Wednesday, July 16, 2008

Falling Oil Prices and CPI

by Calculated Risk on 7/16/2008 10:57:00 AM

From MarketWatch: Crude falls over $6 as inventories show surprise increase

U.S. crude inventories gained surprisingly in the week ending July 11, up 3 million barrels to 296.9 million, the U.S. Energy Information Administration reported on Wednesday.
As I noted yesterday, the difference between a moderate and severe recession might be what happens with oil prices:
One of the keys to the base case is that oil prices decline in the 2nd half of 2008 (something I've been predicting for some time). This prediction is based on demand destruction, lower subsidies in certain Asian countries, weaker demand growth in China, and a few other reasons. The fundamentals of supply and demand for oil suggests a small decrease in demand could led to a fairly large decrease in price. If this happens, then that will hopefully lead to Kasriel's "sharp deceleration in inflation".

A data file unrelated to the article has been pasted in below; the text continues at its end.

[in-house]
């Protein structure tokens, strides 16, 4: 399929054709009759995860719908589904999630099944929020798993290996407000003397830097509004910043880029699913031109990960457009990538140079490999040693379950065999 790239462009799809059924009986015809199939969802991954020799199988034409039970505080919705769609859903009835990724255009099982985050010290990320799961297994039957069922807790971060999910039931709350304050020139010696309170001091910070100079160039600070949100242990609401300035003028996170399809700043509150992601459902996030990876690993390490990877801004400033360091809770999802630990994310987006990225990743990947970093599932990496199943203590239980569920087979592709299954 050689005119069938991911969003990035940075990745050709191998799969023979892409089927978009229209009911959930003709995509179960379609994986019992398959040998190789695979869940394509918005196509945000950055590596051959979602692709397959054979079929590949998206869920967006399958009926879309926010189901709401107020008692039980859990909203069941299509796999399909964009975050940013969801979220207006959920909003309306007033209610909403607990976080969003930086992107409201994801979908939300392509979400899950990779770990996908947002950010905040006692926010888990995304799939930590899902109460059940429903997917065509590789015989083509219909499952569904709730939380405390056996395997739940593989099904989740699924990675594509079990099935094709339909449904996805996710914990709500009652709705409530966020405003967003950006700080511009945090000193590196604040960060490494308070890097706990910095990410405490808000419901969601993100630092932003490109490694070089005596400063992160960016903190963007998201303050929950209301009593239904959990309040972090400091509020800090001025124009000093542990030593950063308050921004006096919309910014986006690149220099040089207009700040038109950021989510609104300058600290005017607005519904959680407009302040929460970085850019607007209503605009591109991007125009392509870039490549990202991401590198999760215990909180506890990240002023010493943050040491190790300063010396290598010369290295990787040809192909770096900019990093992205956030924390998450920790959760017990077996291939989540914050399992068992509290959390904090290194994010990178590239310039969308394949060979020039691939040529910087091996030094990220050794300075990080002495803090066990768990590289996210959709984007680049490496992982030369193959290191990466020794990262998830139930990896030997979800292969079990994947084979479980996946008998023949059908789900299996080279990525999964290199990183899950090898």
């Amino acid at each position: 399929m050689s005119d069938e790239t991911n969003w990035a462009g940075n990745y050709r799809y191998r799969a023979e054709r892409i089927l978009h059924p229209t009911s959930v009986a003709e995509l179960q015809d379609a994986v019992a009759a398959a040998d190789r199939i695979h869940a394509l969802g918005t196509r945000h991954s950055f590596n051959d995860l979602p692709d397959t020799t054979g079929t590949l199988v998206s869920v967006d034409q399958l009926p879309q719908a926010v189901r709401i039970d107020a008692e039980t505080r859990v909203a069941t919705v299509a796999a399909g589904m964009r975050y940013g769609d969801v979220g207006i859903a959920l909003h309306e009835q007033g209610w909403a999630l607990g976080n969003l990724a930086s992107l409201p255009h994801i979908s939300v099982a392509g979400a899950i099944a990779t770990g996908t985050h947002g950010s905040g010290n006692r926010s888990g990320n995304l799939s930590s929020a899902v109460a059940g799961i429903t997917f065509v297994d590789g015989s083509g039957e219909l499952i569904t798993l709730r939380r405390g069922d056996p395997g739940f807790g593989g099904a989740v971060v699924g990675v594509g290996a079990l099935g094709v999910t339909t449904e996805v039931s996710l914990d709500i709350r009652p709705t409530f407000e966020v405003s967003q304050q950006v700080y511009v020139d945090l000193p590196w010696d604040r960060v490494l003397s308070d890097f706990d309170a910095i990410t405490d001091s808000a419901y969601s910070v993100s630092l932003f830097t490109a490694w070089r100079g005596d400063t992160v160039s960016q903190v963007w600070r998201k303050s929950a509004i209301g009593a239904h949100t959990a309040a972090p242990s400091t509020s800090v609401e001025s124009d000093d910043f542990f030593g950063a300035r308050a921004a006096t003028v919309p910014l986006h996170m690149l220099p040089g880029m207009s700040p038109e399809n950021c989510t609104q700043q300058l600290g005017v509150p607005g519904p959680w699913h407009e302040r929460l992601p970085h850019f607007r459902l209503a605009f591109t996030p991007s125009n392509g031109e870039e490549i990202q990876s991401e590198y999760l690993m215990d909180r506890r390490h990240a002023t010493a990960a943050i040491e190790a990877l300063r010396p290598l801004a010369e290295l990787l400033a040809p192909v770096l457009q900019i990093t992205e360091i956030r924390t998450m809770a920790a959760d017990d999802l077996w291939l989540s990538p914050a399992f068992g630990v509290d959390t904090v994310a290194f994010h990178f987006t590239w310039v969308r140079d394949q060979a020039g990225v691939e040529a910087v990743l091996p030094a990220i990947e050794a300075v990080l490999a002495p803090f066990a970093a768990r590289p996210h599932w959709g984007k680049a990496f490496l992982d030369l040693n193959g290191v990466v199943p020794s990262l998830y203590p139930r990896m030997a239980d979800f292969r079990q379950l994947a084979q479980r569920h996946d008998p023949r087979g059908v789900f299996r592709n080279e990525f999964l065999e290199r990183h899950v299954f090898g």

Usually the headline measure of inflation (CPI) and the core inflation measure (CPI less food and energy) track pretty well with just short periods of divergence due primarily to changes in oil prices. But for the last few years oil prices have risen relentlessly, and CPI has been substantially above Core for an extended period as shown on the following graph.

Falling oil prices would move CPI below Core inflation and might keep the economy out of a severe recession (although the period of economic weakness would still linger for some time).

Inflation: CPI vs. Core